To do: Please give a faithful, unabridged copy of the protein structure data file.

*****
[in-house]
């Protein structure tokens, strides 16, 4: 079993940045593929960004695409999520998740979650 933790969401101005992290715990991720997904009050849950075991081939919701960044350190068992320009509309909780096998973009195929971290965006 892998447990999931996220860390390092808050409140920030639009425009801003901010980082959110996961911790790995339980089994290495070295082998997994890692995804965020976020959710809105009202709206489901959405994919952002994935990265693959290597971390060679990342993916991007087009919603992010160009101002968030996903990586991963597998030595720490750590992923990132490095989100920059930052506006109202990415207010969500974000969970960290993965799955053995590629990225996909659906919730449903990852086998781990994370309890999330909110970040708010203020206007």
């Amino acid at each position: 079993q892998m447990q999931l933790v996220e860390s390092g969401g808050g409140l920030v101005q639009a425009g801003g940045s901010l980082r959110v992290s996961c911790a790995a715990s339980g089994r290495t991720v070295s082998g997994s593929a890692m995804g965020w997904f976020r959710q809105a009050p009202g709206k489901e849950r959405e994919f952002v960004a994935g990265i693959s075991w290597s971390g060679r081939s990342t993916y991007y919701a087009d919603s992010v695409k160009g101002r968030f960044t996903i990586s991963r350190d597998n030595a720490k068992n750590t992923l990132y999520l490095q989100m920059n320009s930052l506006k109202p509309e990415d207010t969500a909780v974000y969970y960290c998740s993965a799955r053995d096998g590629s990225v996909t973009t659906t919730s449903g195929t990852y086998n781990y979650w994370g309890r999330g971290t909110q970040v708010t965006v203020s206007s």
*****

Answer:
[in-house]
């Protein structure tokens, strides 16, 4: 079993940045593929960004695409999520998740979650 933790969401101005992290715990991720997904009050849950075991081939919701960044350190068992320009509309909780096998973009195929971290965006 892998447990999931996220860390390092808050409140920030639009425009801003901010980082959110996961911790790995339980089994290495070295082998997994890692995804965020976020959710809105009202709206489901959405994919952002994935990265693959290597971390060679990342993916991007087009919603992010160009101002968030996903990586991963597998030595720490750590992923990132490095989100920059930052506006109202990415207010969500974000969970960290993965799955053995590629990225996909659906919730449903990852086998781990994370309890999330909110970040708010203020206007």
């Amino acid at each position: 079993q892998m447990q999931l933790v996220e860390s390092g969401g808050g409140l920030v101005q639009a425009g801003g940045s901010l980082r959110v992290s996961c911790a790995a715990s339980g089994r290495t991720v070295s082998g997994s593929a890692m995804g965020w997904f976020r959710q809105a009050p009202g709206k489901e849950r959405e994919f952002v960004a994935g990265i693959s075991w290597s971390g060679r081939s990342t993916y991007y919701a087009d919603s992010v695409k160009g101002r968030f960044t996903i990586s991963r350190d597998n030595a720490k068992n750590t992923l990132y999520l490095q989100m920059n320009s930052l506006k109202p509309e990415d207010t969500a909780v974000y969970y960290c998740s993965a799955r053995d096998g590629s990225v996909t973009t659906t919730s449903g195929t990852y086998n781990y979650w994370g309890r999330g971290t909110q970040v708010t965006v203020s206007s």